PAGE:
Background and aimsSurgical planning in liver resection depends on the precise understanding of the three-dimensional (3D) relation of tumors to the intrahepatic vascular trees. This study aimed to investigate the impact of 3D printing (3DP) technology on the understanding of surgical liver anatomy.MethodsWe selected four hepatic tumors that were previously resected. For each tumor, a virtual 3D reconstruction (VIR) model was created from multi-detector computed tomography (MDCT) and was prototyped using a 3D printer. Forty-five surgical residents were evenly assigned to each group (3DP, VIR, and MDCT groups). After evaluation of the MDCT scans, VIR model, or 3DP model of each tumor, surgical residents were asked to assign hepatic tumor locations and state surgical resection proposals. The time used to specify the tumor location was recorded. The correct responses and time spent were compared between the three groups.ResultsThe assignment of tumor location improved steadily from MDCT, to VIR, and to 3DP, with a mean score of 34.50, 55.25, and 80.92, respectively. These scores were out of 100 points. The 3DP group had significantly higher scores compared with other groups (p<0.001). Furthermore, 3DP significantly improved the accuracy of surgical resection proposal (p<0.001). The mean accuracy of the surgical resection proposal for 3DP, VIR, and MDCT was 57, 25, and 25%, respectively. The 3DP group took significantly less time, compared with other groups (p<0.005). The mean time spent on assessing the tumor location for 3DP, VIR, and MDCT groups was 93, 223, and 286s, respectively.Conclusions3D printing improves the understanding of surgical liver anatomy for surgical residents. The improved comprehension of liver anatomy may facilitate laparoscopy or open liver resection.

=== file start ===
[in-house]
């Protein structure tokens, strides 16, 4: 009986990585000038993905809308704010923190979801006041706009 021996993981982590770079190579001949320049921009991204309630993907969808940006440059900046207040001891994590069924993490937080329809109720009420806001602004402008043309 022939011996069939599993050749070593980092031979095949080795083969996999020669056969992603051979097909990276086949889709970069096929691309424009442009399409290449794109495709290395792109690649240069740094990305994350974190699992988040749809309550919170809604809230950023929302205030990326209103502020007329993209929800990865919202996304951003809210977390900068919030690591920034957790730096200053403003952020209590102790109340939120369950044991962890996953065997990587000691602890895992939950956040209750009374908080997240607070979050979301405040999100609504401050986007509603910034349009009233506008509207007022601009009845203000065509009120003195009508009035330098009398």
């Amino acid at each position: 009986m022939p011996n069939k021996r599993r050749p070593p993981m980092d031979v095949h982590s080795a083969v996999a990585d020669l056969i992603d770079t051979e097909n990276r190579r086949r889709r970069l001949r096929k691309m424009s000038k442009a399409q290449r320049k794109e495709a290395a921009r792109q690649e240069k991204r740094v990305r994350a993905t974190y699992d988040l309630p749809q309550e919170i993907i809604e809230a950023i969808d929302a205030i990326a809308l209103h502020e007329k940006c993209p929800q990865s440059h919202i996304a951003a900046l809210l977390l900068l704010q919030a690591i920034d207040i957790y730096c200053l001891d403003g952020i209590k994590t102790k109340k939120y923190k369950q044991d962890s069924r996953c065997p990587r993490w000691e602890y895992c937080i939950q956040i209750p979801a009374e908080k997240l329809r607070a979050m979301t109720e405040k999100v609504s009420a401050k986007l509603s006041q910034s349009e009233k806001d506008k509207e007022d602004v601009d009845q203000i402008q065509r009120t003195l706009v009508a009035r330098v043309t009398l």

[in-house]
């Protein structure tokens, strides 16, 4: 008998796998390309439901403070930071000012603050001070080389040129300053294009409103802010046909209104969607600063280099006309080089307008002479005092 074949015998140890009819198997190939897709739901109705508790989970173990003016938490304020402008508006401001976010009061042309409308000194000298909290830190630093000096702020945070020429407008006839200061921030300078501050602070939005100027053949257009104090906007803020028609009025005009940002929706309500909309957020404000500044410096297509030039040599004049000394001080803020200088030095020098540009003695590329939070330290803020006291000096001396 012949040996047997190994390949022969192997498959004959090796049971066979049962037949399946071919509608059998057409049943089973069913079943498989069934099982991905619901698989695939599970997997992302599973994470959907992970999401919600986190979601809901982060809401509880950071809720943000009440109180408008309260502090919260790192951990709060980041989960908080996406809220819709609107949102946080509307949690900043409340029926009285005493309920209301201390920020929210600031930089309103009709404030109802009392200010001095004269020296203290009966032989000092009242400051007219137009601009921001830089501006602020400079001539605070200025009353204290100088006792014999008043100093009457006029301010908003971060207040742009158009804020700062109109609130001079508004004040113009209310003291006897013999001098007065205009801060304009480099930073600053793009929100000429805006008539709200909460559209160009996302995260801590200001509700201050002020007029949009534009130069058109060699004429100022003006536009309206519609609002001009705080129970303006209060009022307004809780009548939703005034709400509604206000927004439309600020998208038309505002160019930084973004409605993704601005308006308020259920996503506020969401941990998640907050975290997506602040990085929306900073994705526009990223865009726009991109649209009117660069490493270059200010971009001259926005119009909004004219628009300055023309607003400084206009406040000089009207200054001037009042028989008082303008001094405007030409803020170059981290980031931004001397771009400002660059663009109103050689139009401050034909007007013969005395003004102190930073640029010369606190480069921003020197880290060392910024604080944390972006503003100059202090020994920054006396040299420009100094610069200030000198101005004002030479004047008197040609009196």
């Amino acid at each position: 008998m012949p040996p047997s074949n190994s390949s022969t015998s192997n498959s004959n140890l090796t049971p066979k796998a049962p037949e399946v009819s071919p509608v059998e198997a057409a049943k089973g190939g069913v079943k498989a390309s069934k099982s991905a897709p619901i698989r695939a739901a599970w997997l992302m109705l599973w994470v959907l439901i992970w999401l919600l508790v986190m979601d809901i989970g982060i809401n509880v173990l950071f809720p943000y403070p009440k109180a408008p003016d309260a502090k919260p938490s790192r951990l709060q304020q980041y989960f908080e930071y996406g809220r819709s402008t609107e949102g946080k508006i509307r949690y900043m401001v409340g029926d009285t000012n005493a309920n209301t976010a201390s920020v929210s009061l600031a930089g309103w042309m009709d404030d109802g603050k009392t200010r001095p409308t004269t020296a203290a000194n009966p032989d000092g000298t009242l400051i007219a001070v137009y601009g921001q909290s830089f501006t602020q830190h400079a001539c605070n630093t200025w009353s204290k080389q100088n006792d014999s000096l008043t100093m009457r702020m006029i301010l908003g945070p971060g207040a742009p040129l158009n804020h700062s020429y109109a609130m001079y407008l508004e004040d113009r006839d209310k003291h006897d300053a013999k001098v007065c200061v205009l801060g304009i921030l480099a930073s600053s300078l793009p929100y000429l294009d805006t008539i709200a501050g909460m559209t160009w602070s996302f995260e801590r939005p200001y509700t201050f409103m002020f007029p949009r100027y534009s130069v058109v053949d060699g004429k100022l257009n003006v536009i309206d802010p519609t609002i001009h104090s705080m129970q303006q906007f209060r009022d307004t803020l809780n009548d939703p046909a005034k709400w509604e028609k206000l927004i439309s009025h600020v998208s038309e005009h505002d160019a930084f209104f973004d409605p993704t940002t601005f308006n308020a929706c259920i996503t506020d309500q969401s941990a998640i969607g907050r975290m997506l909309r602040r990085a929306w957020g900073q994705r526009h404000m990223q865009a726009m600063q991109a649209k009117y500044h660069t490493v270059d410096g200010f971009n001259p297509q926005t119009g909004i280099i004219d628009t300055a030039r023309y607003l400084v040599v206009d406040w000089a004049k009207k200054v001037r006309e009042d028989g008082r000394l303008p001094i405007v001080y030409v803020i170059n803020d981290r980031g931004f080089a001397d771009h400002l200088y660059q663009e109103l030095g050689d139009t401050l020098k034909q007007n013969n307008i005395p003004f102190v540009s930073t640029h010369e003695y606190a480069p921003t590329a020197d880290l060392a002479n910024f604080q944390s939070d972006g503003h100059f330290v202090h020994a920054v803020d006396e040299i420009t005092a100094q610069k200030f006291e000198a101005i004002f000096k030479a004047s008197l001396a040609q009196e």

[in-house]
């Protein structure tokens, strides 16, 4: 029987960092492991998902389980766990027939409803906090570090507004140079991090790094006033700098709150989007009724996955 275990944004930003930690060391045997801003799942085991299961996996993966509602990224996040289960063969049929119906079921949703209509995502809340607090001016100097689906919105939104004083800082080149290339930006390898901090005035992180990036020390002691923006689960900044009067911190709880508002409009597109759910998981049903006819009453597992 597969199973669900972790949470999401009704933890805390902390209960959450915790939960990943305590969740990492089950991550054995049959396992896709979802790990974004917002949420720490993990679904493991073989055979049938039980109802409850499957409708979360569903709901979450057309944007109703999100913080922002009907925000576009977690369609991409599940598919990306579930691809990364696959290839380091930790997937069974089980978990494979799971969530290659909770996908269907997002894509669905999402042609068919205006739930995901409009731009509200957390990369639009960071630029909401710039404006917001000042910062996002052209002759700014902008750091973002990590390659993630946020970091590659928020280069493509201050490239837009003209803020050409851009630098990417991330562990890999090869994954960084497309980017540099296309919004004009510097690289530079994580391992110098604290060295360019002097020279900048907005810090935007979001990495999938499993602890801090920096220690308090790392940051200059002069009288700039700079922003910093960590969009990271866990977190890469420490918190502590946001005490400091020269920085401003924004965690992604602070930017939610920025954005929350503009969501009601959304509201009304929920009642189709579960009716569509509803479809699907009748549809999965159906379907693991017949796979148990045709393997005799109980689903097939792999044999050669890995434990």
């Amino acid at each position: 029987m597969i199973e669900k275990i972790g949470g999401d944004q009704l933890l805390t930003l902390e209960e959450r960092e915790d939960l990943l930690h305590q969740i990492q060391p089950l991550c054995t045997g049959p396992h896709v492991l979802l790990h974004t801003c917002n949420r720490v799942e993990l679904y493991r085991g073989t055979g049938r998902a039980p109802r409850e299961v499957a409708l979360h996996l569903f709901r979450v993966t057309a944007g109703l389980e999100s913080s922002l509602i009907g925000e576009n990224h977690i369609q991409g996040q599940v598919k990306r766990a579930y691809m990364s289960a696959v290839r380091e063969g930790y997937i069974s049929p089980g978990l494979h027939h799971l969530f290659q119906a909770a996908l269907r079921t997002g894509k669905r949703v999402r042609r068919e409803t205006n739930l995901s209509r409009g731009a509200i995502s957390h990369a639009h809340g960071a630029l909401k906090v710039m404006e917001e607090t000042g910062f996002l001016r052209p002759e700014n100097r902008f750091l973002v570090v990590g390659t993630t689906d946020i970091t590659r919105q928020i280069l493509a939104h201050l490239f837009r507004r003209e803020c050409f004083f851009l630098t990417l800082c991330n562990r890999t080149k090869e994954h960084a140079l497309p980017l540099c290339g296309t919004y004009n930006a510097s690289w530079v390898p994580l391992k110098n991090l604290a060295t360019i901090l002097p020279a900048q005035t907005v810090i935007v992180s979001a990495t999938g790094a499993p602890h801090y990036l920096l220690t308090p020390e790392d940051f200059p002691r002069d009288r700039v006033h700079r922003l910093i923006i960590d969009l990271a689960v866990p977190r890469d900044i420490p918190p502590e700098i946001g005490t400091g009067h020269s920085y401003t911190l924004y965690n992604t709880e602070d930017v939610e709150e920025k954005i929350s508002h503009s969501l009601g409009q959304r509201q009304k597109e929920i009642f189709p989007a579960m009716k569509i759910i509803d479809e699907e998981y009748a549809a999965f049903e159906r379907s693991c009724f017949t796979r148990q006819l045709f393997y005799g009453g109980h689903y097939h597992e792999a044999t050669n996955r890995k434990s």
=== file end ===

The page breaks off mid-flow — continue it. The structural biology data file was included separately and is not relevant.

BackgroundHemorrhage during the liver transection is the major hazard for laparoscopic hepatectomy (LH). We aimed to evaluate the feasibility and safety of a 915-MHz microwave device used in LH.MethodsData were retrospectively analyzed regarding 60 patients who underwent LH with or without 915-MHz microwave coagulation at our center from January 2016 to June 2016. 30 patients underwent the 915-MHz microwave-assisted LH (MW group), and 30 patients otherwise were considered as control group.ResultsNo perioperative mortality was observed. Intraoperative blood loss amounts in microwave group and control group were 26.83ml and 186.33ml, respectively (P<0.001). The durations of parenchyma transaction (55.17 vs. 70.83min, P<0.001), blood occlusion (2.17 vs. 25.33min, P<0.001), and operation (120.67 vs. 148.00min, P<0.001) were much shorter in microwave group compared with control group. Lower incidence of postoperative complications (0.0 vs. 14.3%, P=0.038) and shorter length of postoperative hospital stay (6.00 vs. 7.23 days, P=0.027) were also noted in the microwave group, compared with the control group.Conclusion915-MHz microwave-assisted LH was found to be safe and efficient.